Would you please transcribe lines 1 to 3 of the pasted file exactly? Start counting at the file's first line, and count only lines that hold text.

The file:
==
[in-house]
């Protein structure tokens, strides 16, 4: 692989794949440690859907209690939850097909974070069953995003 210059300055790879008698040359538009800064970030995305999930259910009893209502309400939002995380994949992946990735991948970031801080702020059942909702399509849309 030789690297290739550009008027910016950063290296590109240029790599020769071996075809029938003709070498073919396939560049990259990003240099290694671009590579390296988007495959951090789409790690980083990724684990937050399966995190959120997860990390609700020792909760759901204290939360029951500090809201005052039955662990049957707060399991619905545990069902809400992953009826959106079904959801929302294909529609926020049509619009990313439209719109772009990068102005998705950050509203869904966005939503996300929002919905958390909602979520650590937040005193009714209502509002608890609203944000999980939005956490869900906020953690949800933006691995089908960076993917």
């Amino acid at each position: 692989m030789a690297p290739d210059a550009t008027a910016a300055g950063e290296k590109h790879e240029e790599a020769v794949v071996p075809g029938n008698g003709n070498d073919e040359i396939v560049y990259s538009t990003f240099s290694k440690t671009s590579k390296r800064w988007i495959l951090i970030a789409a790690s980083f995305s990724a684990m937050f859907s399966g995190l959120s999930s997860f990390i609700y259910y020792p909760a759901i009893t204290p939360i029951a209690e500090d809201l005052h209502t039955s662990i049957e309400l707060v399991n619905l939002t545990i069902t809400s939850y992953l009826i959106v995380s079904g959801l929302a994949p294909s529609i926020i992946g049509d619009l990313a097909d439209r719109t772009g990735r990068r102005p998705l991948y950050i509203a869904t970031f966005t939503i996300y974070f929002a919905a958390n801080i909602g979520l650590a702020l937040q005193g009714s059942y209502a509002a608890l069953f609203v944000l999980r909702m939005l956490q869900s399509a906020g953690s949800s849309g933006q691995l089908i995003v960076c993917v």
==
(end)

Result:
[in-house]
């Protein structure tokens, strides 16, 4: 692989794949440690859907209690939850097909974070069953995003 210059300055790879008698040359538009800064970030995305999930259910009893209502309400939002995380994949992946990735991948970031801080702020059942909702399509849309 030789690297290739550009008027910016950063290296590109240029790599020769071996075809029938003709070498073919396939560049990259990003240099290694671009590579390296988007495959951090789409790690980083990724684990937050399966995190959120997860990390609700020792909760759901204290939360029951500090809201005052039955662990049957707060399991619905545990069902809400992953009826959106079904959801929302294909529609926020049509619009990313439209719109772009990068102005998705950050509203869904966005939503996300929002919905958390909602979520650590937040005193009714209502509002608890609203944000999980939005956490869900906020953690949800933006691995089908960076993917």
């Amino acid at each position: 692989m030789a690297p290739d210059a550009t008027a910016a300055g950063e290296k590109h790879e240029e790599a020769v794949v071996p075809g029938n008698g003709n070498d073919e040359i396939v560049y990259s538009t990003f240099s290694k440690t671009s590579k390296r800064w988007i495959l951090i970030a789409a790690s980083f995305s990724a684990m937050f859907s399966g995190l959120s999930s997860f990390i609700y259910y020792p909760a759901i009893t204290p939360i029951a209690e500090d809201l005052h209502t039955s662990i049957e309400l707060v399991n619905l939002t545990i069902t809400s939850y992953l009826i959106v995380s079904g959801l929302a994949p294909s529609i926020i992946g049509d619009l990313a097909d439209r719109t772009g990735r990068r102005p998705l991948y950050i509203a869904t970031f966005t939503i996300y974070f929002a919905a958390n801080i909602g979520l650590a702020l937040q005193g009714s059942y209502a509002a608890l069953f609203v944000l999980r909702m939005l956490q869900s399509a906020g953690s949800s849309g933006q691995l089908i995003v960076c993917v």